Because any privately owned land in a settlement is taxed and that tax money goes to the settlement. So if you buy up 13 out of the 25 parcels, giving you 50%+1, you're going to get taxed heavy on those 13 parcels. If you don't pay or you lower your taxes to 0, that'll most likely piss off the rest of the people in the town. Getting voted out is just one way to be kicked out of office, I'm sure they will have other methods to get rid of you...

There is not another way.

There isn't another way to dislodge a mayor short of conquering the county. The new count would then be able to remove the mayor. (Note: This is based off available information and subject to change during development. As it stands at the moment mayor is the only title can be made truly secure. They can't be challenged on the basis of money unless the count allows it, they can't be challenged on the basis of fame, they can't be challenged on the basis of title claims).

As to the tax issue... how is that a problem? I'm the mayor, I still pay my own taxes to the town, so do the npcs. My count is in on it. I pay out to the count, he privately kicks back to me, he has 100% assurance that I'll never support deposing him AND I have a strong incentive to throw everything I have at helping him maintain his position because doing so ensures my position stays secure.

I'm not suggesting that it's ethical, I'm suggesting that given the game mechanics as they've been explained thus far, that's something a count can use to secure his place against the mayors. If a count does that for a majority of mayors and doesn't allow new towns that don't support him/her in that way, he's got "challenged by mayors" crossed off the list as a threat.

If town voting rights are inheritable (I haven't seen anything on this one way or the other) then locked down a town permanently is a fairly simple one-time event. If they aren't then it's the same song and dance once a year, so long as the count maintains control of all land adjacent to the towns.


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4/25/2019 3:11:50 AM #40
+12

1) Please don't quote discord onto the forums like this. When we're chatting in Discord having a discussion I don't have notes with me, and the audience is relatively small, so if I say something incorrect, it's easy to rectify the next time I'm online and someone asks a follow-up question.

When you quote me and take it to the forums to "increase the scope" of the conversation, you're essentially changing the intended audience and forcing me to have discussion on Discord as though it's a forum post.

2) My focus for that conversation wasn't on how much a percentage of the settlement it was assumed you owned before the settlement was incorporated, but instead was on the idea that mayors do not "own" the land of a settlement. They simply manage it.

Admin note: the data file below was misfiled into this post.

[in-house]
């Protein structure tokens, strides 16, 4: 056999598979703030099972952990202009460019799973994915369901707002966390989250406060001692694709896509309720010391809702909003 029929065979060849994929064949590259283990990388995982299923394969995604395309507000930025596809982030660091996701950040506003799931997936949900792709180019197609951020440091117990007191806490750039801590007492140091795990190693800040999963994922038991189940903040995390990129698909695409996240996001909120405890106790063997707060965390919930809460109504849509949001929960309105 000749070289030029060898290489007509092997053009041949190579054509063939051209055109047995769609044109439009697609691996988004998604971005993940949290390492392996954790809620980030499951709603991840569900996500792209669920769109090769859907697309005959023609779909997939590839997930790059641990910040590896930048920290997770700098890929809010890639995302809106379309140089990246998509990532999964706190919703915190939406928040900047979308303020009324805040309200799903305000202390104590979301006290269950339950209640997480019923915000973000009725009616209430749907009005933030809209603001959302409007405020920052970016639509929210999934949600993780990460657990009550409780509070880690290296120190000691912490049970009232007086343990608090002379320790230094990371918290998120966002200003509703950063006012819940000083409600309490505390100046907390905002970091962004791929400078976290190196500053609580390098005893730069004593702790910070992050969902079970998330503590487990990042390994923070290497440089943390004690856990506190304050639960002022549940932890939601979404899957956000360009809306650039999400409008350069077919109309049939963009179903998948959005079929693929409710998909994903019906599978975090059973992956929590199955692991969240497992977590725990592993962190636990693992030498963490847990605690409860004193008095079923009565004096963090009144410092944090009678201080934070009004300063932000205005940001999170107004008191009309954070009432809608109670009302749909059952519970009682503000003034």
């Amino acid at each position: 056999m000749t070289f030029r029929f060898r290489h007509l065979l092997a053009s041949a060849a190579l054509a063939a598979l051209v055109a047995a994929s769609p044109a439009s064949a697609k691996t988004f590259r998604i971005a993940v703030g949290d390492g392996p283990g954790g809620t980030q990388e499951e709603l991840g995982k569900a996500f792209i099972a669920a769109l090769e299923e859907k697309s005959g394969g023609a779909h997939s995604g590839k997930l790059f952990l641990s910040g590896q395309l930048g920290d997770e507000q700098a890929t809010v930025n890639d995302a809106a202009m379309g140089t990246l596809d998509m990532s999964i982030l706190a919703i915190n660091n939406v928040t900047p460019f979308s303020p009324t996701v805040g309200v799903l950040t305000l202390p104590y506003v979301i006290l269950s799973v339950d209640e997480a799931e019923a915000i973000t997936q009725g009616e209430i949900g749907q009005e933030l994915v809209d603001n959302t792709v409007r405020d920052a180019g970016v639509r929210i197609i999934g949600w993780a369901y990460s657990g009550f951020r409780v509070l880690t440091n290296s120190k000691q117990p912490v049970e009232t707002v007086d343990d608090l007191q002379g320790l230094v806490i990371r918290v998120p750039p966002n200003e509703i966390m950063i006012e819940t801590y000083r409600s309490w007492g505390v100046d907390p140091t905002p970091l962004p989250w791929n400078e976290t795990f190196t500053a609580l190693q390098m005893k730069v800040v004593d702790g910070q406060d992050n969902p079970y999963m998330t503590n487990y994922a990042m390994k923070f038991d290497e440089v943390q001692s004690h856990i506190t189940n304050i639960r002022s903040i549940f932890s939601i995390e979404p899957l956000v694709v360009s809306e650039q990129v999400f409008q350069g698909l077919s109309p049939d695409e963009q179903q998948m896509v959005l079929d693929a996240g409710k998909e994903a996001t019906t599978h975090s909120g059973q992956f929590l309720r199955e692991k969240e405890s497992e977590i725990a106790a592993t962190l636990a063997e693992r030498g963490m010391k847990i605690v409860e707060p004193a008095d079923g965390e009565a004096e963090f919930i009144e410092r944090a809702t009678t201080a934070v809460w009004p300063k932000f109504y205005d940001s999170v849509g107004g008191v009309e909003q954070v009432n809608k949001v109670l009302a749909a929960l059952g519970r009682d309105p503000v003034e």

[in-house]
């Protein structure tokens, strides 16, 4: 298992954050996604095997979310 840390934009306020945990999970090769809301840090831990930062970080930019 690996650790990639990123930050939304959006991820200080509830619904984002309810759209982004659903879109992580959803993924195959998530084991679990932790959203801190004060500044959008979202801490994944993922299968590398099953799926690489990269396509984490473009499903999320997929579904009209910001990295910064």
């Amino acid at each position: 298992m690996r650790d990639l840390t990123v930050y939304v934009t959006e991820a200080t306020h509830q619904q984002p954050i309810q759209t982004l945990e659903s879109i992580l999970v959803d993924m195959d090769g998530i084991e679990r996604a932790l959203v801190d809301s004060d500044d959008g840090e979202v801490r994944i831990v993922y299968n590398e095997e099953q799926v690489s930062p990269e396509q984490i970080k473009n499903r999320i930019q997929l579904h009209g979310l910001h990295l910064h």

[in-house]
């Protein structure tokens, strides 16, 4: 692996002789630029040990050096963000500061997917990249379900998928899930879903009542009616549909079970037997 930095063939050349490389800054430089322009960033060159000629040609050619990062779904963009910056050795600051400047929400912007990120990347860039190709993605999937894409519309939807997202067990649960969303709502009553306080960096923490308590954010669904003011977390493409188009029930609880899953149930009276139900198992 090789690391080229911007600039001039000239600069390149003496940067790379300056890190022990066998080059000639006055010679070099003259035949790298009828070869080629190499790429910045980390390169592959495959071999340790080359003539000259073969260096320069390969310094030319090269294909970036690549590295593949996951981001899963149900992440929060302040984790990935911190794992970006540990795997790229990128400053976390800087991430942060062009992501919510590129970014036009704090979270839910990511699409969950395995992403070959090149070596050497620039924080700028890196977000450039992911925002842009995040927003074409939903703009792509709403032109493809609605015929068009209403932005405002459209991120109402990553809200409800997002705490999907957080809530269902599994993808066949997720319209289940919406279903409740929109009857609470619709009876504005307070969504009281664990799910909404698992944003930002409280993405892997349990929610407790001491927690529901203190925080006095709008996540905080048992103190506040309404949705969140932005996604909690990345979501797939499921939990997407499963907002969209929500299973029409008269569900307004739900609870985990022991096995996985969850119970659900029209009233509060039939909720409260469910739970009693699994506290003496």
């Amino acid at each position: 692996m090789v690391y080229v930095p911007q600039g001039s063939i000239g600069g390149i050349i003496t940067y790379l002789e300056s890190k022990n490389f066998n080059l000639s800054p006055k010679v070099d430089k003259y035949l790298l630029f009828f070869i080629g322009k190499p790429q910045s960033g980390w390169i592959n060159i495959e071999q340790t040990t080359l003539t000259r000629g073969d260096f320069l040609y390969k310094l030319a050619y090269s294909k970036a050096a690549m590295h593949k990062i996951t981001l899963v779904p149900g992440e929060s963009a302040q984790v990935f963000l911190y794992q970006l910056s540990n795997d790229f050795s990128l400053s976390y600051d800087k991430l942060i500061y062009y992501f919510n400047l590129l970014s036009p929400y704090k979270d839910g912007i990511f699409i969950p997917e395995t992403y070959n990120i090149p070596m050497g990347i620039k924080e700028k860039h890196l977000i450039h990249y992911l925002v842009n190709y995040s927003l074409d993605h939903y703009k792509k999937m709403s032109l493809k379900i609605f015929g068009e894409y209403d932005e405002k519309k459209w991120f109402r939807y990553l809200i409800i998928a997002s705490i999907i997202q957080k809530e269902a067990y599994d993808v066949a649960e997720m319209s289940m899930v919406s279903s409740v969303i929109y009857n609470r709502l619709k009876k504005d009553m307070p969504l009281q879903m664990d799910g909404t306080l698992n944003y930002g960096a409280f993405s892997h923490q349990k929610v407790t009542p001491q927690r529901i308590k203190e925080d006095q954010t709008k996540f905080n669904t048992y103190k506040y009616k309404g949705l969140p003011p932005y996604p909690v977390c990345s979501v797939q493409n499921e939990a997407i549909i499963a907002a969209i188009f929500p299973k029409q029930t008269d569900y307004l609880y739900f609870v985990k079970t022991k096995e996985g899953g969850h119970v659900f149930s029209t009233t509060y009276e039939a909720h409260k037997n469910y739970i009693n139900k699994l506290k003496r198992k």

RE: The actual statement, our internal documentation still says it's a simple majority. Which is to say you have more than anyone else, but not necessarily more than 51%. So I misspoke in the conversation on Discord.

Thanks!
Caspian


4/25/2019 4:57:21 AM #41
+1

Kingdom Land Management

Old but one source of why people thought mayors own land within in settlements.

4/25/2019 7:00:02 AM #42
+5

@Caspian,

I understand your reticence. It was not my intention to assert that what you said was a done deal, only to illuminate the problems that I perceived would result if it did become a done deal.

Your conversation indicated to me that the mechanics may not have been fully worked out to avoid unintentional griefing opportunities. I did not make this clear, my bad, but the knowledge was accessible to those who read carefully that it all came via the Soul Chamber. I am presuming that what goes into the Soul Chamber is not final, but substantive, and therefore worthy of discussion.

I was also taking into account settlements not present at launch but started during or after Exposition. It is clear to me from reading both forum posts and discord conversations that some players will attempt to own substantial portions if not the entirety of the settlements they lead, so any assumption that mayors own no property in their towns and do not desire to do so is not entirely valid. It is worthwhile for players seeking substantial ownership of settlements to understand what their opportunities and limitations will be.

In this thread, I intentionally focused on how votes in settlement councils are allocated, and the question of whether they are allocated according to parcel donation, to land ownership, or to some combination of the two. These two methods -- property and donation -- seem mutually incompatible to me, for reasons I have pointed out. In my opinion, it is likely that the issue is not yet decided. It is not my intent to attempt to force a premature decision, but to discuss the issues with different possible methods of allocation on the record before a decision is needed.


4/25/2019 8:52:01 AM #43
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Posted By Poldano at 08:00 AM - Thu Apr 25 2019

I am presuming that what goes into the Soul Chamber is not final, but substantive, and therefore worthy of discussion.

Certainly my perception on Soul Chamber entries. Any word on Mayors selling incorporated land back to themselves for peanuts? Also how Malais expanded on that with counts selling land to their chums to keep them in power; nepotism at its best.

On that, is Casus Belli by fame the mechanic to counter those with power staying in power?


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4/25/2019 12:44:15 PM #44
+0

Posted By FoolUnknowing at 03:52 AM - Thu Apr 25 2019

Posted By Poldano at 08:00 AM - Thu Apr 25 2019

I am presuming that what goes into the Soul Chamber is not final, but substantive, and therefore worthy of discussion.

Certainly my perception on Soul Chamber entries. Any word on Mayors selling incorporated land back to themselves for peanuts? Also how Malais expanded on that with counts selling land to their chums to keep them in power; nepotism at its best.

On that, is Casus Belli by fame the mechanic to counter those with power staying in power?

CB via fame is for counts. Mayors are a vote from the council to vote them out.


4/25/2019 1:35:59 PM #45
+0

Edit: post removed